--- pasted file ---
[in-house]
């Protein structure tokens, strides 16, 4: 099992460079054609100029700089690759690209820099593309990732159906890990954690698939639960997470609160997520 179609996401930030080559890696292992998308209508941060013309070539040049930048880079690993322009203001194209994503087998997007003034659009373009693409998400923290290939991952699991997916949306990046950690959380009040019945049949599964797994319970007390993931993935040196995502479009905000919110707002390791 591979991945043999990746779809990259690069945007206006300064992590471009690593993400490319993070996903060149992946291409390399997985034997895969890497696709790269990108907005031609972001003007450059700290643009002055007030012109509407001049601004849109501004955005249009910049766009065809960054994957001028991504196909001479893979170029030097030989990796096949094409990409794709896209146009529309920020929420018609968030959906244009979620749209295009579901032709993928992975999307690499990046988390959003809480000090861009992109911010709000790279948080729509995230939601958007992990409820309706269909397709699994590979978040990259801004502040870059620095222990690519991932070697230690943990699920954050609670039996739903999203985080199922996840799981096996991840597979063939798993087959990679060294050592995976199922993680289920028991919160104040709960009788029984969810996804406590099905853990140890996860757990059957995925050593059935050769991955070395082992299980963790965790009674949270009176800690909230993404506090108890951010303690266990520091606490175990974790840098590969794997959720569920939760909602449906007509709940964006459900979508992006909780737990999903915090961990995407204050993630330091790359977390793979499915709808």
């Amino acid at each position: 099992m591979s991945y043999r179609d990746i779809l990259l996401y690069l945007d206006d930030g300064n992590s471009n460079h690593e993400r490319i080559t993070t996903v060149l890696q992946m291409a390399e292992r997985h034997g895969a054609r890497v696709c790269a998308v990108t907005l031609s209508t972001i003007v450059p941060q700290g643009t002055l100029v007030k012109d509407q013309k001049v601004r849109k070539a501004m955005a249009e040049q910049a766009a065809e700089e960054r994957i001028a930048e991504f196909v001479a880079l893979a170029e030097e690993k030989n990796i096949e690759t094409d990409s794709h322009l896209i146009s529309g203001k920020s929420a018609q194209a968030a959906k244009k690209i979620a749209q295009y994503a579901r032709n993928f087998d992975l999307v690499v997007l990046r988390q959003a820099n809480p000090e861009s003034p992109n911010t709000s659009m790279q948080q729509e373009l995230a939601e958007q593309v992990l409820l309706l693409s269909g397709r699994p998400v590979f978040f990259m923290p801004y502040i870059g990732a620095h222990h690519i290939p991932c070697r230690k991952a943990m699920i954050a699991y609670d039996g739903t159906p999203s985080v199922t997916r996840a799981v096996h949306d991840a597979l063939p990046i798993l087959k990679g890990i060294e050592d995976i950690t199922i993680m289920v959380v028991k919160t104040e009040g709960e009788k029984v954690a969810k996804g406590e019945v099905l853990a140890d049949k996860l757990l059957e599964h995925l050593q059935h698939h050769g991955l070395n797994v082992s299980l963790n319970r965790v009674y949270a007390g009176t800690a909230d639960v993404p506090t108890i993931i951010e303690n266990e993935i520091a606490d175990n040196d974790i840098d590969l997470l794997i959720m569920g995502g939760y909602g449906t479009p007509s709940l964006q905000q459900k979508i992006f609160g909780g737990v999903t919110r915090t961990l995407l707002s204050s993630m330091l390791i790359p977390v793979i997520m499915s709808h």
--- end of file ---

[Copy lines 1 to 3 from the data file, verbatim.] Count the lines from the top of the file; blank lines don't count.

[in-house]
């Protein structure tokens, strides 16, 4: 099992460079054609100029700089690759690209820099593309990732159906890990954690698939639960997470609160997520 179609996401930030080559890696292992998308209508941060013309070539040049930048880079690993322009203001194209994503087998997007003034659009373009693409998400923290290939991952699991997916949306990046950690959380009040019945049949599964797994319970007390993931993935040196995502479009905000919110707002390791 591979991945043999990746779809990259690069945007206006300064992590471009690593993400490319993070996903060149992946291409390399997985034997895969890497696709790269990108907005031609972001003007450059700290643009002055007030012109509407001049601004849109501004955005249009910049766009065809960054994957001028991504196909001479893979170029030097030989990796096949094409990409794709896209146009529309920020929420018609968030959906244009979620749209295009579901032709993928992975999307690499990046988390959003809480000090861009992109911010709000790279948080729509995230939601958007992990409820309706269909397709699994590979978040990259801004502040870059620095222990690519991932070697230690943990699920954050609670039996739903999203985080199922996840799981096996991840597979063939798993087959990679060294050592995976199922993680289920028991919160104040709960009788029984969810996804406590099905853990140890996860757990059957995925050593059935050769991955070395082992299980963790965790009674949270009176800690909230993404506090108890951010303690266990520091606490175990974790840098590969794997959720569920939760909602449906007509709940964006459900979508992006909780737990999903915090961990995407204050993630330091790359977390793979499915709808």
């Amino acid at each position: 099992m591979s991945y043999r179609d990746i779809l990259l996401y690069l945007d206006d930030g300064n992590s471009n460079h690593e993400r490319i080559t993070t996903v060149l890696q992946m291409a390399e292992r997985h034997g895969a054609r890497v696709c790269a998308v990108t907005l031609s209508t972001i003007v450059p941060q700290g643009t002055l100029v007030k012109d509407q013309k001049v601004r849109k070539a501004m955005a249009e040049q910049a766009a065809e700089e960054r994957i001028a930048e991504f196909v001479a880079l893979a170029e030097e690993k030989n990796i096949e690759t094409d990409s794709h322009l896209i146009s529309g203001k920020s929420a018609q194209a968030a959906k244009k690209i979620a749209q295009y994503a579901r032709n993928f087998d992975l999307v690499v997007l990046r988390q959003a820099n809480p000090e861009s003034p992109n911010t709000s659009m790279q948080q729509e373009l995230a939601e958007q593309v992990l409820l309706l693409s269909g397709r699994p998400v590979f978040f990259m923290p801004y502040i870059g990732a620095h222990h690519i290939p991932c070697r230690k991952a943990m699920i954050a699991y609670d039996g739903t159906p999203s985080v199922t997916r996840a799981v096996h949306d991840a597979l063939p990046i798993l087959k990679g890990i060294e050592d995976i950690t199922i993680m289920v959380v028991k919160t104040e009040g709960e009788k029984v954690a969810k996804g406590e019945v099905l853990a140890d049949k996860l757990l059957e599964h995925l050593q059935h698939h050769g991955l070395n797994v082992s299980l963790n319970r965790v009674y949270a007390g009176t800690a909230d639960v993404p506090t108890i993931i951010e303690n266990e993935i520091a606490d175990n040196d974790i840098d590969l997470l794997i959720m569920g995502g939760y909602g449906t479009p007509s709940l964006q905000q459900k979508i992006f609160g909780g737990v999903t919110r915090t961990l995407l707002s204050s993630m330091l390791i790359p977390v793979i997520m499915s709808h």